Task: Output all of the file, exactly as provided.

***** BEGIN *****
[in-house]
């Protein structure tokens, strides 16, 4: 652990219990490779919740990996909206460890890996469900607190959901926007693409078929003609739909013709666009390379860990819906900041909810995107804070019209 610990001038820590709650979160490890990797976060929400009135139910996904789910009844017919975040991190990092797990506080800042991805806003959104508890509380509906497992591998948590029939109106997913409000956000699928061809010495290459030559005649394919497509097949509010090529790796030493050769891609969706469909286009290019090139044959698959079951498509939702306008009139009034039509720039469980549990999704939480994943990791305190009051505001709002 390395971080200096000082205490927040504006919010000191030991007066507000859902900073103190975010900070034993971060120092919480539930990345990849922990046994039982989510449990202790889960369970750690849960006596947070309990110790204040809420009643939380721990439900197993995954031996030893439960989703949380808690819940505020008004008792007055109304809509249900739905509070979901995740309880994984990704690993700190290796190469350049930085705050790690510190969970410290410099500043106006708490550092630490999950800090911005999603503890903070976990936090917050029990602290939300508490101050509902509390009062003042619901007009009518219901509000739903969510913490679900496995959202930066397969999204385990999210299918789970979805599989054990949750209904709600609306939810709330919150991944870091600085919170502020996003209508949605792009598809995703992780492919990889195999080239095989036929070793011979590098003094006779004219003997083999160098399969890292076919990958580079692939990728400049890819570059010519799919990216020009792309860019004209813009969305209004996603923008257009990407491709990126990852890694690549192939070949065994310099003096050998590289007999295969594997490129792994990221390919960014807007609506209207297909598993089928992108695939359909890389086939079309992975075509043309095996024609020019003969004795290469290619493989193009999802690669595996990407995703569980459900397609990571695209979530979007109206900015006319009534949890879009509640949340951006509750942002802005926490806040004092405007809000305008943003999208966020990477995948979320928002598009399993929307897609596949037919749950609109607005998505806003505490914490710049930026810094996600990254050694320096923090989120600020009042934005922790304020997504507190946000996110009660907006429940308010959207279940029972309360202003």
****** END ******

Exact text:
[in-house]
């Protein structure tokens, strides 16, 4: 652990219990490779919740990996909206460890890996469900607190959901926007693409078929003609739909013709666009390379860990819906900041909810995107804070019209 610990001038820590709650979160490890990797976060929400009135139910996904789910009844017919975040991190990092797990506080800042991805806003959104508890509380509906497992591998948590029939109106997913409000956000699928061809010495290459030559005649394919497509097949509010090529790796030493050769891609969706469909286009290019090139044959698959079951498509939702306008009139009034039509720039469980549990999704939480994943990791305190009051505001709002 390395971080200096000082205490927040504006919010000191030991007066507000859902900073103190975010900070034993971060120092919480539930990345990849922990046994039982989510449990202790889960369970750690849960006596947070309990110790204040809420009643939380721990439900197993995954031996030893439960989703949380808690819940505020008004008792007055109304809509249900739905509070979901995740309880994984990704690993700190290796190469350049930085705050790690510190969970410290410099500043106006708490550092630490999950800090911005999603503890903070976990936090917050029990602290939300508490101050509902509390009062003042619901007009009518219901509000739903969510913490679900496995959202930066397969999204385990999210299918789970979805599989054990949750209904709600609306939810709330919150991944870091600085919170502020996003209508949605792009598809995703992780492919990889195999080239095989036929070793011979590098003094006779004219003997083999160098399969890292076919990958580079692939990728400049890819570059010519799919990216020009792309860019004209813009969305209004996603923008257009990407491709990126990852890694690549192939070949065994310099003096050998590289007999295969594997490129792994990221390919960014807007609506209207297909598993089928992108695939359909890389086939079309992975075509043309095996024609020019003969004795290469290619493989193009999802690669595996990407995703569980459900397609990571695209979530979007109206900015006319009534949890879009509640949340951006509750942002802005926490806040004092405007809000305008943003999208966020990477995948979320928002598009399993929307897609596949037919749950609109607005998505806003505490914490710049930026810094996600990254050694320096923090989120600020009042934005922790304020997504507190946000996110009660907006429940308010959207279940029972309360202003």